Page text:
The Inadequacy of Grief

I grieve that grief can teach me nothing, nor carry me one step into real nature.

Emerson, ‘Experience’

On weekdays, my wife gets up at five: we have a teenage son whose school van arrives a little before seven. I get up a short time after her. I like being up early.  It’s quiet. I answer my mail and prepare for class. On a good day, I can even write a little. On 12 September 2014, for no reason that I know, I woke up suddenly. After lying in the dark for an hour or so, trying to find sleep, I decided to get up. It was about four.

I worked on my laptop. My wife got up at her usual time; I could hear her in the kitchen. Then my cellphone rang. It was my sister Daisy. There is some very bad news, she began. ‘Probin is no more.’

My wife, who overhears part of the conversation, rushes to me and asks what the matter is. I tell her. I do not know what to do. Should we leave at once for Langharjan Tea Estate in Dibrugarh district where Probin lived and worked? Daisy, who is in Guwahati, doesn’t know what to do. Our mother has been ill for some time. Daisy and Ivy, my just-widowed sister, have been looking after Ma. Ma cannot make the journey to Dibrugarh. So I must go. Ivy has begun – she has been told that her husband is seriously ill. Later on, she will tell us that she discovered that Probin was gone when she began to get calls on her cell. So much for shielding her.

For some minutes, a feeling of not wanting to move or do anything possesses me. But once the difficult decision, we must go at once, has been taken, I opt to rent a car. I like to drive but today I feel it would be too much for me to do so.  I tell the Registrar, who is my neighbour on campus, of my loss. He expresses his condolences – the first of the day. There is a meeting in New Delhi a few days later which the Vice-Chancellor has deputed me to attend. I tell the Registrar that I will be attending. I am now wound up and ready to take decisions. My wife has called her mother in Guwahati. Our plan is to come back after the cremation since our son, who will accompany us, has his school examinations. My mother-in-law will look after him when we go back, a week later, for the sraddha ceremony.

We are expecting the car to arrive by ten. I go to my office in the university; there are matters to attend to. I write a couple of routine but essential emails. A colleague calls to discuss an examination scheduled for the day. I tell her about my brother-in-law. She asks me to take care. Because she sounds genuinely shocked, I am touched. At ten-thirty, our car finally leaves the university campus. I see a tall girl student walking rapidly towards the English Department. She is going to my class.

Daisy is relieved when I tell her that we have started. She is now making arrangements for Ma and will leave the next day. Ivy is ahead of us, on the highway to Dibrugarh.  Our own journey, after some time, begins to acquire a normal aspect. We stop for petrol, pay at the toll-gate, make the occasional comment to the driver, look at the on-coming cars, buses and trucks, the peaceful green paddy fields, the flocks of birds, the grazing cattle, and the hills in the distance. All this lulls us into forgetting why we are travelling.  At Sivasagar we stop for a meal at a wayside restaurant. We are not really hungry but the driver must eat. Boy waiters appear, displaying the airs of adult ones. The incongruity makes us laugh. It seems strange that we can laugh even on a day like this.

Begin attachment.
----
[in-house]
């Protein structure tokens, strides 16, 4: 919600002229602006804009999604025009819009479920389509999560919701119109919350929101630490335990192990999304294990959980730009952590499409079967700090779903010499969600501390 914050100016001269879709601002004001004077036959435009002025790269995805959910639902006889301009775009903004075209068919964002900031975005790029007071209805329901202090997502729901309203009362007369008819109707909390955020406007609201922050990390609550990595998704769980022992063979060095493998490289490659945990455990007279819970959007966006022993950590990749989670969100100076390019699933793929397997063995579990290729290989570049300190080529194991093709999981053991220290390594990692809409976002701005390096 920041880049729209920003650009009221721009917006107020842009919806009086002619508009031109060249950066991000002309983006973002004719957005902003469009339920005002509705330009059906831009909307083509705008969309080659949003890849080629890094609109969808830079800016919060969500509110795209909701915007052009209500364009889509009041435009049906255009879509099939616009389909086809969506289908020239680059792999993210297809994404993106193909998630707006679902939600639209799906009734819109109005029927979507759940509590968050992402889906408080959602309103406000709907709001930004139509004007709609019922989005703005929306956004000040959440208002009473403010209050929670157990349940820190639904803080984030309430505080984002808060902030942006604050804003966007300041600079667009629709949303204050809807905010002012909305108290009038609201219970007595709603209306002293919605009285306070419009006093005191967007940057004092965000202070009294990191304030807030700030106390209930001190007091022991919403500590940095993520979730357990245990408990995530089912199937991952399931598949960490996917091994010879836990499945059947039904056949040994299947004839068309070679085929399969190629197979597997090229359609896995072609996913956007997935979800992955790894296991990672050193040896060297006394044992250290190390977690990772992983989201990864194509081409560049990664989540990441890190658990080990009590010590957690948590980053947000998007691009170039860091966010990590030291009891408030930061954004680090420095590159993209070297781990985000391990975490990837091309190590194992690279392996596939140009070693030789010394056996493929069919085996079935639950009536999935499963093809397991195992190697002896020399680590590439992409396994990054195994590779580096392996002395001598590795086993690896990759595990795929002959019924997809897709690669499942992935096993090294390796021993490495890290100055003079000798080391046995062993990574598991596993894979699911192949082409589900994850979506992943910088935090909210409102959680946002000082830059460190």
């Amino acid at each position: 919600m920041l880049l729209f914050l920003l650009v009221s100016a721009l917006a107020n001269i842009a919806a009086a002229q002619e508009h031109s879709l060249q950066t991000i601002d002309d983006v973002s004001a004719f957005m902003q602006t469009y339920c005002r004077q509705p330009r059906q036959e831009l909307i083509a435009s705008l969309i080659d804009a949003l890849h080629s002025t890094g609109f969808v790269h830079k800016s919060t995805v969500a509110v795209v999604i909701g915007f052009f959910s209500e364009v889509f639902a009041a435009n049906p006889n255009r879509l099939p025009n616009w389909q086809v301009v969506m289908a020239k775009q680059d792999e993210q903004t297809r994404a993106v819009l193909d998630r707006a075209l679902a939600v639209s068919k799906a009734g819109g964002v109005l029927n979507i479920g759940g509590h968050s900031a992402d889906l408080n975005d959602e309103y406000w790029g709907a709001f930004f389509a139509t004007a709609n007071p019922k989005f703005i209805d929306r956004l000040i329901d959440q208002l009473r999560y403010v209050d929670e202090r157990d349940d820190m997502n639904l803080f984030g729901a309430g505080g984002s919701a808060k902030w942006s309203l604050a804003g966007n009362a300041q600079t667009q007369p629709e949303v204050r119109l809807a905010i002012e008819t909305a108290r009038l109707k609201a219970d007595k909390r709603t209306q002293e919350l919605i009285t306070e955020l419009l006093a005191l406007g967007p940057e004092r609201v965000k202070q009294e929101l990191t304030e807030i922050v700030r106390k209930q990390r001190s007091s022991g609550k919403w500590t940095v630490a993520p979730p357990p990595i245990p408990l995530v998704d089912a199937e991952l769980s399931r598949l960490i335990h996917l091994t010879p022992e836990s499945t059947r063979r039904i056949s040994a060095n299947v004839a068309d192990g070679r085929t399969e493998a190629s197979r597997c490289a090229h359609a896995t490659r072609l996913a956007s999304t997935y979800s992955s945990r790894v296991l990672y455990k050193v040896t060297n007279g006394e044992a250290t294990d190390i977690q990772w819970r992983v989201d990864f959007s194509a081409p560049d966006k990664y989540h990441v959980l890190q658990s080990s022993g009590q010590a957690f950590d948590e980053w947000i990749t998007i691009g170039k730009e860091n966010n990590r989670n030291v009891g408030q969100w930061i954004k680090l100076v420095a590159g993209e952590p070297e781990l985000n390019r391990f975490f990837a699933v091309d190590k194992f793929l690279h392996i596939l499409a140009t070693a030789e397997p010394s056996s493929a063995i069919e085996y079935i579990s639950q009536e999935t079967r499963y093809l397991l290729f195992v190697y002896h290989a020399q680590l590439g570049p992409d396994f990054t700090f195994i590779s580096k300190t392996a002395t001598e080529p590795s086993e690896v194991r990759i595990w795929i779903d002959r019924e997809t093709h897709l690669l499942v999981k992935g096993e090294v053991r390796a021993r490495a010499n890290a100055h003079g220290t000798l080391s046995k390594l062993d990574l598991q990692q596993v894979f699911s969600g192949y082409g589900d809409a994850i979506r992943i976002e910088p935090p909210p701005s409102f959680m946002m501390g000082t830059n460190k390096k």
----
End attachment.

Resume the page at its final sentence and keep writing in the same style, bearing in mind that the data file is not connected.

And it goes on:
Ivy reaches Langharjan and calls to ask how far we are. Moran, I tell her.  It is late afternoon. ‘We’ll wait for you,’ she replies. It is fifty kilometres to the tea estate. At every bend we think we are near. The driver gets confused and announces several times that we ought to be reaching in ten minutes. It is getting dark. I become restless: will we make it in time? Then I realize that I have my sunglasses on. When I take them off, I find that there is still some light.

In the past, arrival at the tea estate was something to look forward to: the pleasure of meeting after a long separation, a shower, a cup of tea, and then a drink – something Probin relished. Now there is a crowd waiting on the lawns. The crowd is huge. There are tea people from gardens in the district, friends and well-wishers from Naharkatia, Dibrugarh, and Tinsukia and other nearby towns. ‘Is that Ivy’s brother?’ I hear someone ask. I look at Probin lying on the lawn. There is a small smile on his face, as though he is not sorry to die. Probin was doing his morning exercises, was on his stepper in fact, when he had a massive heart attack.

I go upstairs to see my sister. She is on the bungalow’s verandah on the first floor, surrounded by women. I am acutely conscious of their eyes watching us:  the bereaved brother meeting his widowed sister. Ivy is composed but, for the first time, tears come into my eyes. I don’t remember what I said to her (maybe I said nothing) before hurrying downstairs – they are waiting for me. When I reach the lawn someone gives me flowers, while others make way for me so that I can shoulder the bier. The crowd starts to surge forward. People jostle to carry the bier to the truck. Probin was a manager here for over thirty years; there is a general feeling that the garden will never be quite the same without him.  The cremation site, half a kilometre away, has been readied. I follow the truck. It stops at the tea garden office. Then the crowd moves on, singing bhajans, while I follow. Someone would have given me a ride, if I had asked. But I want to walk. My son is with me. I want him to see and feel all this. When we reach, the crowd is larger and, unusually, there are women – the tea garden labourers. I notice an old lady in a corner, quietly wiping her tears.